Fashions 1887

Edwin Lawson (1911-1980)
Crayon, pencil on paper
Circa: 1977
Size: 17 1/2" x 23 1/2" (sight) / 23 1/4" x 29 1/4" (framed)
Edwin Lawson, a professor of architecture who died in 1980, left behind a cache of drawings he created in the 1970s that revealed a fantasy world his wife was unaware of. The large-scale pencil and crayon drawings illustrate Lawson cross-dressed as a woman in historic fashions from the 1880s to the 1960s.

The works were likely personal fantasies versus actualized events. Lawson heavily worked the drawings and struggled to correct certain details that he dreamed about, like his made up eyes, lips, jewelry, and bosom.

In the 1960s and 70s drag culture was becoming less underground. In the alternative arts and fashion scenes, figures like Divine, music by Bowie and Bolan, and movies like The Rocky Horror Picture Show brought gender-bending more into the zeitgeist.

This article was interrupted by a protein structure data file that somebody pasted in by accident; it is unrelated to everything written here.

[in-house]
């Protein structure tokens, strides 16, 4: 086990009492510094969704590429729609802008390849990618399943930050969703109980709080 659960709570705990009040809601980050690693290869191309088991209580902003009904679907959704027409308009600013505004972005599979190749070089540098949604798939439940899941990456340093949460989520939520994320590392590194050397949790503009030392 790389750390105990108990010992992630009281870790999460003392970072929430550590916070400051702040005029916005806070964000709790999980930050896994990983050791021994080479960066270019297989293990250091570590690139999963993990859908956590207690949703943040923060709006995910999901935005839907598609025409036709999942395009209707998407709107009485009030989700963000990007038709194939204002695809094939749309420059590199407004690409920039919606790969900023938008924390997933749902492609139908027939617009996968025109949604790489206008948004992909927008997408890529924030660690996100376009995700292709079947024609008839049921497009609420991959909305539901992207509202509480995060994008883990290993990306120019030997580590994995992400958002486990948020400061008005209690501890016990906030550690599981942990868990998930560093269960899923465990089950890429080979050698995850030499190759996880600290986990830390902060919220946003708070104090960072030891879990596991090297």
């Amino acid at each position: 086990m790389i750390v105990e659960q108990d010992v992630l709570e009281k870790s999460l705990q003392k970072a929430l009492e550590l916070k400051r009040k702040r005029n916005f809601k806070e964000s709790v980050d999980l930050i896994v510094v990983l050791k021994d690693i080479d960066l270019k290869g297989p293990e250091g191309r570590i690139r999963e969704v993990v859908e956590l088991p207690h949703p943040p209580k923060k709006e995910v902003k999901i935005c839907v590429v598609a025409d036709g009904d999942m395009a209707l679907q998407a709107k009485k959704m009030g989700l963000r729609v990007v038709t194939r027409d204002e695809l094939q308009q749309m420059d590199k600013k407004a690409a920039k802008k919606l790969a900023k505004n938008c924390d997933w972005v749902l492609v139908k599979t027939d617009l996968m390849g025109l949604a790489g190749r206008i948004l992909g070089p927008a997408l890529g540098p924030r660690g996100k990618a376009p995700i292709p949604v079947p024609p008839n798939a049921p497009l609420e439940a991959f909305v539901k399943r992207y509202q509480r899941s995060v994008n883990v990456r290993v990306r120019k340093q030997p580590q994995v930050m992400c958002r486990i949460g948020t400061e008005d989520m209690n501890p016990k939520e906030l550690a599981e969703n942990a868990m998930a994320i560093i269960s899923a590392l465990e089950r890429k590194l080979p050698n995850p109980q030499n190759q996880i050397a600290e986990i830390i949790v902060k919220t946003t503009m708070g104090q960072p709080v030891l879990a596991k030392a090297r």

However, that does not mean it was mainstream and culturally safe. Lawson probably felt inspired by the drag scene but still too uncomfortable to fully manifest his sexual identity at a time when it would likely threaten his relationships and his career.

In 2017, The Museum of Sex featured Lawson's work in Known/Unknown: Private Obsession and Hidden Desire in Outsider Art, and currently Lawson is shown at The Smithsonian in, We Are Made of Stories: Self-Taught Artists in the Robson Family Collection.

Provenance: Ricco/Maresca Gallery


Condition: Excellent.

Price: SOLD